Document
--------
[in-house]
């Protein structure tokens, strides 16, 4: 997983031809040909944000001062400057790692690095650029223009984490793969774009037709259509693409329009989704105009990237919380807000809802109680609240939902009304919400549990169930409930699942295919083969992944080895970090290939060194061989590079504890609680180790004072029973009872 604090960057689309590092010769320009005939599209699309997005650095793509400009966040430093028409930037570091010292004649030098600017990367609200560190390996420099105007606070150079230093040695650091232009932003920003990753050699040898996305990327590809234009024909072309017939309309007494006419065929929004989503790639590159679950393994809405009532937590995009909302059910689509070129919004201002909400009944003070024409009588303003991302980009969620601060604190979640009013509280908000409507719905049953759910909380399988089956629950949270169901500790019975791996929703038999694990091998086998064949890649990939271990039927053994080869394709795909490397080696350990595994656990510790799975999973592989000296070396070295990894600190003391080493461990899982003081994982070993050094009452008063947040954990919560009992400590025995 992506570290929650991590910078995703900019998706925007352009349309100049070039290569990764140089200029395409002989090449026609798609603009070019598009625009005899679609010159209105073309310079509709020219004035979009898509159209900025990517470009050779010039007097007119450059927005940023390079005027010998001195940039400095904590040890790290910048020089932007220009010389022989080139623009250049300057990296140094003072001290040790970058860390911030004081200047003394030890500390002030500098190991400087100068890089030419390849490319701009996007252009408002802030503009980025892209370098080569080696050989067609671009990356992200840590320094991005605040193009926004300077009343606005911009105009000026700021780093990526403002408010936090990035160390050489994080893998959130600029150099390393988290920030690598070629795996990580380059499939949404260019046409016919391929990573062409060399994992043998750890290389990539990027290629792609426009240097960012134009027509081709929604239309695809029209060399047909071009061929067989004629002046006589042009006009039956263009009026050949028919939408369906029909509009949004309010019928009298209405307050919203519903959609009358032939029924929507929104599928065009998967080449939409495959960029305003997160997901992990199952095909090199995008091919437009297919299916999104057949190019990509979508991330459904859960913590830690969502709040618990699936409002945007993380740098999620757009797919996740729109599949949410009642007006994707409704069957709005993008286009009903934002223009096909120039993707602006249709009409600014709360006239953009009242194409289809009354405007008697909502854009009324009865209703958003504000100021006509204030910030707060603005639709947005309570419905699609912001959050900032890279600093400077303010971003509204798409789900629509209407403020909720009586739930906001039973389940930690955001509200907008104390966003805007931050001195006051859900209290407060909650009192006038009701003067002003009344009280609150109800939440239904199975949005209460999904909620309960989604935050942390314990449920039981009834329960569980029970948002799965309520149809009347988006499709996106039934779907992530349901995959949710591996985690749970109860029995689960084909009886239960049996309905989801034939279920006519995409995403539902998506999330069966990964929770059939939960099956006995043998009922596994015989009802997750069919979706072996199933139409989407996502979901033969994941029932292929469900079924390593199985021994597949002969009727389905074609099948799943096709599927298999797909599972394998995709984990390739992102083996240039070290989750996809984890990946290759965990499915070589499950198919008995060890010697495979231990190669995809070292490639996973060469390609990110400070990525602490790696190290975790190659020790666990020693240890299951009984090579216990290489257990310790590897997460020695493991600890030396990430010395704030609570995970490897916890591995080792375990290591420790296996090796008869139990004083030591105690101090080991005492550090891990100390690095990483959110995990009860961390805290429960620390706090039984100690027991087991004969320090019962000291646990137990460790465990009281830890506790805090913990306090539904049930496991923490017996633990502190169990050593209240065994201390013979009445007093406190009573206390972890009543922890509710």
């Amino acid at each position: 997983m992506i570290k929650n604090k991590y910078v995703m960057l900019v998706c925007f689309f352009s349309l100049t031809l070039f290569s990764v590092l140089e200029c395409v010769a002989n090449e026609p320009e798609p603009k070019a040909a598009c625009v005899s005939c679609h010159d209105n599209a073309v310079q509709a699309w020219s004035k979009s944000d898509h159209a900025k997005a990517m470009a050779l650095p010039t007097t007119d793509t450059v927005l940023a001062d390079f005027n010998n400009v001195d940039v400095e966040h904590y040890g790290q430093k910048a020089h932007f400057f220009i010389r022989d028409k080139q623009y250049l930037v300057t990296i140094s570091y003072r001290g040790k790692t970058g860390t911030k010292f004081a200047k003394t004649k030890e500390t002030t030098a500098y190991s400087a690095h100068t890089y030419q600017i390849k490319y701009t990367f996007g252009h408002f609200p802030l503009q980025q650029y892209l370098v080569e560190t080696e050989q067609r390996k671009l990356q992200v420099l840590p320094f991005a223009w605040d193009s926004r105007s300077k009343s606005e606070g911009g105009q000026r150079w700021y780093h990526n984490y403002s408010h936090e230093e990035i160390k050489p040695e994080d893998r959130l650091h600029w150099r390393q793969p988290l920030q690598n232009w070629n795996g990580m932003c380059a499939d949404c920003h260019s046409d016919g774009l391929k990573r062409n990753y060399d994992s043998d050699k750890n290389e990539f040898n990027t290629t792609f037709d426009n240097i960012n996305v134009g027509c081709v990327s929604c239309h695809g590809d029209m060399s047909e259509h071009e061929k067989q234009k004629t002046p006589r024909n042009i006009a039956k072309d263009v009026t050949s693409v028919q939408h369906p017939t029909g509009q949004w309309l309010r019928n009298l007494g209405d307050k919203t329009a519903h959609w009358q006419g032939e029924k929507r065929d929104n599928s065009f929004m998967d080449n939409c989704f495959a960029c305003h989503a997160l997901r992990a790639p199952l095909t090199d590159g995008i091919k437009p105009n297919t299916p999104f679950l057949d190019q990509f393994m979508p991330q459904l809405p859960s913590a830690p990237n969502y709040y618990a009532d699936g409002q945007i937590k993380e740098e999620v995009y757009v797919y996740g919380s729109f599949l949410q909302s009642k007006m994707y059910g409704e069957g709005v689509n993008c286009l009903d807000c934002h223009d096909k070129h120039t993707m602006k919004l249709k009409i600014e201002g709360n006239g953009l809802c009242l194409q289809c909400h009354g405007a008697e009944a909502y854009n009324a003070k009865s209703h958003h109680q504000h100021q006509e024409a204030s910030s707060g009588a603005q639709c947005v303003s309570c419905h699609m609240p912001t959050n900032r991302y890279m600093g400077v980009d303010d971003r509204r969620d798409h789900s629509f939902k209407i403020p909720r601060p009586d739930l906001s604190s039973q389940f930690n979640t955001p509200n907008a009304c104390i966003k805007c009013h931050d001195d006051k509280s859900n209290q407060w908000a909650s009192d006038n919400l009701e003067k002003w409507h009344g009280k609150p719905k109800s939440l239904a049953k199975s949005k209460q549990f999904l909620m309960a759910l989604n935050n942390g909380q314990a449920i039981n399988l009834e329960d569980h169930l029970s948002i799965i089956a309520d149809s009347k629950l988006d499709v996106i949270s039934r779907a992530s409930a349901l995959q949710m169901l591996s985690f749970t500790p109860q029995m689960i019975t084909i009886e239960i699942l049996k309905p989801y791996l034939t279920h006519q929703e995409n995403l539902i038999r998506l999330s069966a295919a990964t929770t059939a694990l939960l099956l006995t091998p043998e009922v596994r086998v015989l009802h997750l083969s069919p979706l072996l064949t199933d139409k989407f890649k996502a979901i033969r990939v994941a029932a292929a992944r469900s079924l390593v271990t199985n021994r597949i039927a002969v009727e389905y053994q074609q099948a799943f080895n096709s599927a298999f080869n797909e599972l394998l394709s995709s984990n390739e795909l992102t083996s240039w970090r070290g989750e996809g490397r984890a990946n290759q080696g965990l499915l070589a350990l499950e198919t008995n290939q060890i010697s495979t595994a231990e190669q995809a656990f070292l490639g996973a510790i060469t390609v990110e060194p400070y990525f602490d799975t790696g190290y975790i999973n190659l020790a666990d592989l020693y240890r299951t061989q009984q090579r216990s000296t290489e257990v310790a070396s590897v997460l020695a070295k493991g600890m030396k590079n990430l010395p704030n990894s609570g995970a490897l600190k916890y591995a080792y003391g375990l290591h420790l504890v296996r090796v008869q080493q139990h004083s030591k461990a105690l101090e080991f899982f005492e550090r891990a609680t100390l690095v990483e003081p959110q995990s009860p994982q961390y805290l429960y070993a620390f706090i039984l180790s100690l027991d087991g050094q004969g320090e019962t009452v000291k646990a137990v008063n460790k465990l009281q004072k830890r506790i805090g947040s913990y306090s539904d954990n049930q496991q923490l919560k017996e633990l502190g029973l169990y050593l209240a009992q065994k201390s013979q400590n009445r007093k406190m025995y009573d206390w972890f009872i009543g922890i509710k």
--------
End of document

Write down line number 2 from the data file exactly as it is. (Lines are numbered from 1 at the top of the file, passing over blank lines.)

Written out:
């Protein structure tokens, strides 16, 4: 997983031809040909944000001062400057790692690095650029223009984490793969774009037709259509693409329009989704105009990237919380807000809802109680609240939902009304919400549990169930409930699942295919083969992944080895970090290939060194061989590079504890609680180790004072029973009872 604090960057689309590092010769320009005939599209699309997005650095793509400009966040430093028409930037570091010292004649030098600017990367609200560190390996420099105007606070150079230093040695650091232009932003920003990753050699040898996305990327590809234009024909072309017939309309007494006419065929929004989503790639590159679950393994809405009532937590995009909302059910689509070129919004201002909400009944003070024409009588303003991302980009969620601060604190979640009013509280908000409507719905049953759910909380399988089956629950949270169901500790019975791996929703038999694990091998086998064949890649990939271990039927053994080869394709795909490397080696350990595994656990510790799975999973592989000296070396070295990894600190003391080493461990899982003081994982070993050094009452008063947040954990919560009992400590025995 992506570290929650991590910078995703900019998706925007352009349309100049070039290569990764140089200029395409002989090449026609798609603009070019598009625009005899679609010159209105073309310079509709020219004035979009898509159209900025990517470009050779010039007097007119450059927005940023390079005027010998001195940039400095904590040890790290910048020089932007220009010389022989080139623009250049300057990296140094003072001290040790970058860390911030004081200047003394030890500390002030500098190991400087100068890089030419390849490319701009996007252009408002802030503009980025892209370098080569080696050989067609671009990356992200840590320094991005605040193009926004300077009343606005911009105009000026700021780093990526403002408010936090990035160390050489994080893998959130600029150099390393988290920030690598070629795996990580380059499939949404260019046409016919391929990573062409060399994992043998750890290389990539990027290629792609426009240097960012134009027509081709929604239309695809029209060399047909071009061929067989004629002046006589042009006009039956263009009026050949028919939408369906029909509009949004309010019928009298209405307050919203519903959609009358032939029924929507929104599928065009998967080449939409495959960029305003997160997901992990199952095909090199995008091919437009297919299916999104057949190019990509979508991330459904859960913590830690969502709040618990699936409002945007993380740098999620757009797919996740729109599949949410009642007006994707409704069957709005993008286009009903934002223009096909120039993707602006249709009409600014709360006239953009009242194409289809009354405007008697909502854009009324009865209703958003504000100021006509204030910030707060603005639709947005309570419905699609912001959050900032890279600093400077303010971003509204798409789900629509209407403020909720009586739930906001039973389940930690955001509200907008104390966003805007931050001195006051859900209290407060909650009192006038009701003067002003009344009280609150109800939440239904199975949005209460999904909620309960989604935050942390314990449920039981009834329960569980029970948002799965309520149809009347988006499709996106039934779907992530349901995959949710591996985690749970109860029995689960084909009886239960049996309905989801034939279920006519995409995403539902998506999330069966990964929770059939939960099956006995043998009922596994015989009802997750069919979706072996199933139409989407996502979901033969994941029932292929469900079924390593199985021994597949002969009727389905074609099948799943096709599927298999797909599972394998995709984990390739992102083996240039070290989750996809984890990946290759965990499915070589499950198919008995060890010697495979231990190669995809070292490639996973060469390609990110400070990525602490790696190290975790190659020790666990020693240890299951009984090579216990290489257990310790590897997460020695493991600890030396990430010395704030609570995970490897916890591995080792375990290591420790296996090796008869139990004083030591105690101090080991005492550090891990100390690095990483959110995990009860961390805290429960620390706090039984100690027991087991004969320090019962000291646990137990460790465990009281830890506790805090913990306090539904049930496991923490017996633990502190169990050593209240065994201390013979009445007093406190009573206390972890009543922890509710």